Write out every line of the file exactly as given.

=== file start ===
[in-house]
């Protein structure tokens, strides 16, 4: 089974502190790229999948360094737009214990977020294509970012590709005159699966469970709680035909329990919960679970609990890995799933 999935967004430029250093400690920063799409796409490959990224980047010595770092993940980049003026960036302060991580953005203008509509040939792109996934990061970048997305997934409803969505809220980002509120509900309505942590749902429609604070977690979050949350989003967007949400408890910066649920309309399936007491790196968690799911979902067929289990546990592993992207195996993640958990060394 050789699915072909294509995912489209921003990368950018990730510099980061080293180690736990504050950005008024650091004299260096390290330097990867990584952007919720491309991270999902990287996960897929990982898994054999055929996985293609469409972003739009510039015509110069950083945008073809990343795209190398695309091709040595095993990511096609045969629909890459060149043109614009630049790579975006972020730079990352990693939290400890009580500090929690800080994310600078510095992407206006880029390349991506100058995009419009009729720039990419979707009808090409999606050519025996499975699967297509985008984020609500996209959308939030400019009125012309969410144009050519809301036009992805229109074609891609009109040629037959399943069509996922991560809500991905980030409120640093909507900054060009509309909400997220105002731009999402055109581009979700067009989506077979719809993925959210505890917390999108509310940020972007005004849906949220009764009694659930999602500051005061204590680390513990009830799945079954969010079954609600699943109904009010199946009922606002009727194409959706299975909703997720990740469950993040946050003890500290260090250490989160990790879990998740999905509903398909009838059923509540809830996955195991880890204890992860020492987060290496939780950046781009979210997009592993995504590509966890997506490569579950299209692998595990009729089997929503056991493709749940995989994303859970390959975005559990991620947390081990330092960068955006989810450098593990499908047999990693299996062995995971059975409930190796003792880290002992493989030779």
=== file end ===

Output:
[in-house]
């Protein structure tokens, strides 16, 4: 089974502190790229999948360094737009214990977020294509970012590709005159699966469970709680035909329990919960679970609990890995799933 999935967004430029250093400690920063799409796409490959990224980047010595770092993940980049003026960036302060991580953005203008509509040939792109996934990061970048997305997934409803969505809220980002509120509900309505942590749902429609604070977690979050949350989003967007949400408890910066649920309309399936007491790196968690799911979902067929289990546990592993992207195996993640958990060394 050789699915072909294509995912489209921003990368950018990730510099980061080293180690736990504050950005008024650091004299260096390290330097990867990584952007919720491309991270999902990287996960897929990982898994054999055929996985293609469409972003739009510039015509110069950083945008073809990343795209190398695309091709040595095993990511096609045969629909890459060149043109614009630049790579975006972020730079990352990693939290400890009580500090929690800080994310600078510095992407206006880029390349991506100058995009419009009729720039990419979707009808090409999606050519025996499975699967297509985008984020609500996209959308939030400019009125012309969410144009050519809301036009992805229109074609891609009109040629037959399943069509996922991560809500991905980030409120640093909507900054060009509309909400997220105002731009999402055109581009979700067009989506077979719809993925959210505890917390999108509310940020972007005004849906949220009764009694659930999602500051005061204590680390513990009830799945079954969010079954609600699943109904009010199946009922606002009727194409959706299975909703997720990740469950993040946050003890500290260090250490989160990790879990998740999905509903398909009838059923509540809830996955195991880890204890992860020492987060290496939780950046781009979210997009592993995504590509966890997506490569579950299209692998595990009729089997929503056991493709749940995989994303859970390959975005559990991620947390081990330092960068955006989810450098593990499908047999990693299996062995995971059975409930190796003792880290002992493989030779």